The Influence of the Attraction Effect on Making Decisions
Arriving at decisions and making choices can be difficult at times as each choice we make has repercussions and consequences in the future. The choices and decisions we will make in the future depend on what we do now, just as the choices and decisions we make now have been influenced by our previous choices.
Choosing one option over many possibilities means we miss out on some opportunities which can determine our level of satisfaction with choices we do make, or with situations we find ourselves in that we can’t control.
Given a set of options for us to choose from (where we have to make a specific choice), the introduction of another option that is less optimal and inferior can provide an alternative comparative reference to influence us into choosing one of the previous options. This tactic is used to influence us make choices that are predetermined, but not by ourselves.
Psychologists from the University of Basel have published a paper in the Journal of Neuroscience which explains how they conducted two experiments on choice and influence. The first was to study the decision-making behavior of students, and second to measure brain activity and satisfaction when an alternative possibility is added to a pre-existing choice problem.
In classical economics, there is the theory that when we’re faced with a decision we will always choose the option that is of greatest benefit to us and have little to no concern for the benefit to others. This economic assumption contradicts research on the attraction affect, where we don’t don’t make the best choice because we are influenced to do otherwise. The addition of an inferior option will draw us to choose one option from the previous choices available that appears better. Through a comparative assessment with the less attractive option, we are less conflicted about what choice to make.
The appearance of a other options at the time we make a decision will affect the decision we ultimately make.
Given a lower cost cheaper model with less functionality or less quality, and a more expensive similar product that has higher quality or more functionality, we only have two choices to make that are polarized between price and quality. But if a third option is introduced which is even less attractive because it has a higher price despite being of similar quality to the second option, then the attraction affect will kick in where we are likely to choose the middle expensive quality product over the cheaper product.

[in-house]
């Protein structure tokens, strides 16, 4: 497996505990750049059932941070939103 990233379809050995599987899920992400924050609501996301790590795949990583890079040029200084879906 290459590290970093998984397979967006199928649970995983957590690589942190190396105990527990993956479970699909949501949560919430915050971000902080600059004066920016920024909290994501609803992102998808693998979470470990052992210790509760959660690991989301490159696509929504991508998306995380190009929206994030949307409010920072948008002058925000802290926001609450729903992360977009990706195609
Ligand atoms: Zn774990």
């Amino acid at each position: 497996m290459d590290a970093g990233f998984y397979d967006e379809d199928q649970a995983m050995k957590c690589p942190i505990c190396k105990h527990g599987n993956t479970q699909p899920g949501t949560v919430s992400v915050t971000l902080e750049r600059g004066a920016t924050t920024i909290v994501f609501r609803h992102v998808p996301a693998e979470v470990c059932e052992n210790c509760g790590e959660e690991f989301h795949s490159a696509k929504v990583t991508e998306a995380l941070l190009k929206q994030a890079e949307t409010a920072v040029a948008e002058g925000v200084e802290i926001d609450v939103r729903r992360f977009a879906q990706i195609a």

Many studies have shown this over and over, that someone will pick the option from the original selection that clearly is better than the third option. Whereas prior to the introduction of the third option, the different characteristics or attributes of comparison were too divergent to make a simple choice. Quality is one metric, and price is another. But when a third option matches the criteria of quality, then the only thing that needs to be looked at as price. Since the third option has a higher price but a similar quality as a previous option, then obviously people are going to be influenced by the reduction in costs to purchase the same quality product.
The new study is looking at the attraction affect in connection with how the time and context of available choices will affect the decision we make. This relates to choices made in haste or that provide us with a small advantage in short-term, vs. making a choice that involves waiting longer in order to receive a greater advantage.
One simple example is of people who want to change their physical health or appearance through a diet. The pleasure trap and focus on an immediate gratification, satisfaction and enjoyment of something that is not good for us, or even others, can apply to food or other choices we make in life. The long-term advantage of losing weight and getting into better health is ignored because of short-term and shortsighted gains that we make from following our senses blindly. We are being driven by the illusion and appearances of our senses deceiving us into what is “good” for us instead of recognizing what is actually good for us by using our higher order consciousness capacity to override our simplistic subconscious and unconscious motivation to indulge in the pleasure trap.